By Benjamin Stein, trans. Brian Zumhagen
“No one knows better than I that the boundary between reality and fiction in every story runs meanderingly through the middle of language, concealed and incomprehensible—and movable.”
This observation, made by one of the book’s two increasingly unreliable narrators, is easily applied to the novel itself, a sophisticated Choose Your Own Adventure that’s not only a complex narrative but also a significant exploration of how form and structure irrevocably affect a story’s reception.
Delving into truth, memory, empathy, and self-making, Stein’s novel takes inspiration from the real-life scandal of Binjamin Wilkomirski, a Swiss man who notoriously penned a successful but falsified Holocaust memoir in the late 1990s. The Canvas is comprised of two stories: that of Jan Weschler, a Jewish publisher living in Munich, and of Amnon Zichroni, a dedicated scholar of the Talmud who can physically experience the memories of others. The tales literally begin opposite and upside down from one another—the book has two covers, and Jan and Amnon’s stories meet in the middle; a reader could start at either end of the book or alternate back and forth between the two. These narratives intersect abruptly and surprisingly; whose version of events you believe largely depends on whose you read first.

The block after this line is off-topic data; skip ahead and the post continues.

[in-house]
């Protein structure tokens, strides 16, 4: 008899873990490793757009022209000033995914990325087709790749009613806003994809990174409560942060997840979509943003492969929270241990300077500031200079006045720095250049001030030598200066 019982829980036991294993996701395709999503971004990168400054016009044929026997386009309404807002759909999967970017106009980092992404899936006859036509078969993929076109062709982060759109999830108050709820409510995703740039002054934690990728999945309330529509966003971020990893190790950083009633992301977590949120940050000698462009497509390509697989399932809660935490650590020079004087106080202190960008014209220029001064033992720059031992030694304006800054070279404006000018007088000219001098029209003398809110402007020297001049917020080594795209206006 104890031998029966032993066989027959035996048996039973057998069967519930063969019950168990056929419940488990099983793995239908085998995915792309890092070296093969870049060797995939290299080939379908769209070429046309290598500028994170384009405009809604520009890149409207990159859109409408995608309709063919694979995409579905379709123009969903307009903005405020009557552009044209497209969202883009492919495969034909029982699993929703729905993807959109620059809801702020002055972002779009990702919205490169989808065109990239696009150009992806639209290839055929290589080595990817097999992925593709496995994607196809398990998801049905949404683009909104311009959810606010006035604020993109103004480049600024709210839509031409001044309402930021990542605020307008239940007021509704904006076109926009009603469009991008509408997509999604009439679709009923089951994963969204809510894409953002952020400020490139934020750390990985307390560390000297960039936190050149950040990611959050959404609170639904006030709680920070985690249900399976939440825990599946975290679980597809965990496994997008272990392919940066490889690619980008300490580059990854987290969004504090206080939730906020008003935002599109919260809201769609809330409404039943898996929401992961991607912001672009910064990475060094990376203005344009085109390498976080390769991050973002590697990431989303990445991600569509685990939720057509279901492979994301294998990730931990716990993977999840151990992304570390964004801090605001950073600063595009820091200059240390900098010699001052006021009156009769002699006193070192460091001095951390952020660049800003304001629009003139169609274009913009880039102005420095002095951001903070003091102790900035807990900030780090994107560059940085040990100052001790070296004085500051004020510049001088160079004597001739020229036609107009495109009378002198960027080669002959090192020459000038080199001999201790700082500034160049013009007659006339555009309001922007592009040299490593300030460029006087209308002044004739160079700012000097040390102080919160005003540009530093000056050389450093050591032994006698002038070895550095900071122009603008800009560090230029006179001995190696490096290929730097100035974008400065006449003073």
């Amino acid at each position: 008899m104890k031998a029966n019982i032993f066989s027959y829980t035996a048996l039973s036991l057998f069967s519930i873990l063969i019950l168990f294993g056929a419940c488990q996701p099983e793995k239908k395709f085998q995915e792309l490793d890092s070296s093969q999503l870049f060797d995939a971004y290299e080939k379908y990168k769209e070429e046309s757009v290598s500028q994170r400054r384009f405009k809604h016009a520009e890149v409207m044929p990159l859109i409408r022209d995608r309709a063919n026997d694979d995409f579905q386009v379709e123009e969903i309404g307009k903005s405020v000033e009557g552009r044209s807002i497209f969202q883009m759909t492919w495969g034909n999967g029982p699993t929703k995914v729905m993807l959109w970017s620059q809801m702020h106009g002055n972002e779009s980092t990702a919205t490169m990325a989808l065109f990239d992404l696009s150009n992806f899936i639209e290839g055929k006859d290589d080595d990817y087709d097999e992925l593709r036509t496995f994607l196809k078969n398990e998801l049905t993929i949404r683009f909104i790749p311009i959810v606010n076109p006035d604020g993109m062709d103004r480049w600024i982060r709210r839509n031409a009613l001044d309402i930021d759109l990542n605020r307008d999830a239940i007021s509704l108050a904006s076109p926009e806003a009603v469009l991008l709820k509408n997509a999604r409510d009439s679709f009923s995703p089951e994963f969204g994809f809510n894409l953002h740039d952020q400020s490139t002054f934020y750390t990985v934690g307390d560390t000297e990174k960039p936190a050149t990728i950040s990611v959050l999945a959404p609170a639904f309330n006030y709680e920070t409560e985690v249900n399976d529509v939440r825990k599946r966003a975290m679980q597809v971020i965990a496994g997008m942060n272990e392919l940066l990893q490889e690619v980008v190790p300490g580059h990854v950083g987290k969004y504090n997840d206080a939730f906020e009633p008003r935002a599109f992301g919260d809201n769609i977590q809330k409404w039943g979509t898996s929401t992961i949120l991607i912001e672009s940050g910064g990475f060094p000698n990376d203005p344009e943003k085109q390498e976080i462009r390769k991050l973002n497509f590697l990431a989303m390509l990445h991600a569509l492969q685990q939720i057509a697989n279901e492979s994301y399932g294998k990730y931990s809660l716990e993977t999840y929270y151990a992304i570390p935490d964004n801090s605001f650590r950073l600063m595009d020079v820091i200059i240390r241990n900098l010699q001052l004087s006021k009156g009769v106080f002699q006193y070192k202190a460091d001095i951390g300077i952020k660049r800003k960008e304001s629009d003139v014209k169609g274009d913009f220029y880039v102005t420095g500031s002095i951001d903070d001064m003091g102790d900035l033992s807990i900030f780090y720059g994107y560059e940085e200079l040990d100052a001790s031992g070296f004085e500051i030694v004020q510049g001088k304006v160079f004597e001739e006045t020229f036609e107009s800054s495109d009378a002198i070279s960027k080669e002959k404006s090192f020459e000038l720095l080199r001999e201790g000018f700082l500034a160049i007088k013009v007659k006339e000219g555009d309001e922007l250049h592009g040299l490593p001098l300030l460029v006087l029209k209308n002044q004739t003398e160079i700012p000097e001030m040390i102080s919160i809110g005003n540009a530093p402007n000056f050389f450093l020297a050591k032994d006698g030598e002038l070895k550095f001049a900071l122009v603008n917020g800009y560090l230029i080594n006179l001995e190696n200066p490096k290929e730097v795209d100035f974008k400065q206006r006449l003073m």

Stein immerses the reader in the lives and memories of both characters—in Jan Weschler’s East Berlin upbringing and eventual conversion to Orthodox Judaism; in Amnon Zichroni’s brush with secular literature as a child and his resultant move to Switzerland. Rather than providing any real sort of clarity, however, the intimacy provided by the first-person narration actually obscures the stories more; in particular, Weschler’s discovery that his life is not what he remembers is profoundly shocking not only to him but also to the all-too-trusting reader.